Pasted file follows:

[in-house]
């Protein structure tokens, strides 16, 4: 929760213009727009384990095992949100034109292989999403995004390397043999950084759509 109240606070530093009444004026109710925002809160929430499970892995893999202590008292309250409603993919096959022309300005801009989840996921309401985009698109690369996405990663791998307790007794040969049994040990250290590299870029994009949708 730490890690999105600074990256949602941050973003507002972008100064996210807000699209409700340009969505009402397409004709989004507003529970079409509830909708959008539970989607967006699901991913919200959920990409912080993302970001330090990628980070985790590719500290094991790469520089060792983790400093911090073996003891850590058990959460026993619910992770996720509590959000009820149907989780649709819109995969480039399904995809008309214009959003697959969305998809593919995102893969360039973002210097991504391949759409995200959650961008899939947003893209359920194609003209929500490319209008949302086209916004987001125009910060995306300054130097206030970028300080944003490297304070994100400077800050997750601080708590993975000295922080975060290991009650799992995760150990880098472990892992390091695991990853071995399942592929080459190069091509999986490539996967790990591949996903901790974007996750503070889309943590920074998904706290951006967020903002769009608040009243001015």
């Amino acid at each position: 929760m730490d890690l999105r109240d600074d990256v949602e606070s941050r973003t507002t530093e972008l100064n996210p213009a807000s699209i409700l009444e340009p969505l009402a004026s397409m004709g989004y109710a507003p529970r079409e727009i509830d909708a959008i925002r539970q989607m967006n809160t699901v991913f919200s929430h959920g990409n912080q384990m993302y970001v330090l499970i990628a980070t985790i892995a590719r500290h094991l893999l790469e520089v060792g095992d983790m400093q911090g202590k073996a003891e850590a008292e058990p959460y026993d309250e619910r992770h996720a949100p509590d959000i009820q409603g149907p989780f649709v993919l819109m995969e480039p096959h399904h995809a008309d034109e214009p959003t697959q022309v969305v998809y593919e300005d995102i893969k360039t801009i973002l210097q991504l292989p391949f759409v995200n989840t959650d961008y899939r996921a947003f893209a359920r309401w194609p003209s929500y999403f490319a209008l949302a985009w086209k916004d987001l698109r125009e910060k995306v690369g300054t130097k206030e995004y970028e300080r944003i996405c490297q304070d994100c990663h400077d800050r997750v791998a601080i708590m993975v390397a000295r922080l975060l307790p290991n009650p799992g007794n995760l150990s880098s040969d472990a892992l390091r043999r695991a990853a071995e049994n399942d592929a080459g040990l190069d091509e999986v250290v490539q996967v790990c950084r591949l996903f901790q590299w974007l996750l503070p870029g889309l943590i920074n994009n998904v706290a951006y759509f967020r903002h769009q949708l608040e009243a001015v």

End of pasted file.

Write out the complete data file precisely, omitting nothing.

[in-house]
């Protein structure tokens, strides 16, 4: 929760213009727009384990095992949100034109292989999403995004390397043999950084759509 109240606070530093009444004026109710925002809160929430499970892995893999202590008292309250409603993919096959022309300005801009989840996921309401985009698109690369996405990663791998307790007794040969049994040990250290590299870029994009949708 730490890690999105600074990256949602941050973003507002972008100064996210807000699209409700340009969505009402397409004709989004507003529970079409509830909708959008539970989607967006699901991913919200959920990409912080993302970001330090990628980070985790590719500290094991790469520089060792983790400093911090073996003891850590058990959460026993619910992770996720509590959000009820149907989780649709819109995969480039399904995809008309214009959003697959969305998809593919995102893969360039973002210097991504391949759409995200959650961008899939947003893209359920194609003209929500490319209008949302086209916004987001125009910060995306300054130097206030970028300080944003490297304070994100400077800050997750601080708590993975000295922080975060290991009650799992995760150990880098472990892992390091695991990853071995399942592929080459190069091509999986490539996967790990591949996903901790974007996750503070889309943590920074998904706290951006967020903002769009608040009243001015």
């Amino acid at each position: 929760m730490d890690l999105r109240d600074d990256v949602e606070s941050r973003t507002t530093e972008l100064n996210p213009a807000s699209i409700l009444e340009p969505l009402a004026s397409m004709g989004y109710a507003p529970r079409e727009i509830d909708a959008i925002r539970q989607m967006n809160t699901v991913f919200s929430h959920g990409n912080q384990m993302y970001v330090l499970i990628a980070t985790i892995a590719r500290h094991l893999l790469e520089v060792g095992d983790m400093q911090g202590k073996a003891e850590a008292e058990p959460y026993d309250e619910r992770h996720a949100p509590d959000i009820q409603g149907p989780f649709v993919l819109m995969e480039p096959h399904h995809a008309d034109e214009p959003t697959q022309v969305v998809y593919e300005d995102i893969k360039t801009i973002l210097q991504l292989p391949f759409v995200n989840t959650d961008y899939r996921a947003f893209a359920r309401w194609p003209s929500y999403f490319a209008l949302a985009w086209k916004d987001l698109r125009e910060k995306v690369g300054t130097k206030e995004y970028e300080r944003i996405c490297q304070d994100c990663h400077d800050r997750v791998a601080i708590m993975v390397a000295r922080l975060l307790p290991n009650p799992g007794n995760l150990s880098s040969d472990a892992l390091r043999r695991a990853a071995e049994n399942d592929a080459g040990l190069d091509e999986v250290v490539q996967v790990c950084r591949l996903f901790q590299w974007l996750l503070p870029g889309l943590i920074n994009n998904v706290a951006y759509f967020r903002h769009q949708l608040e009243a001015v």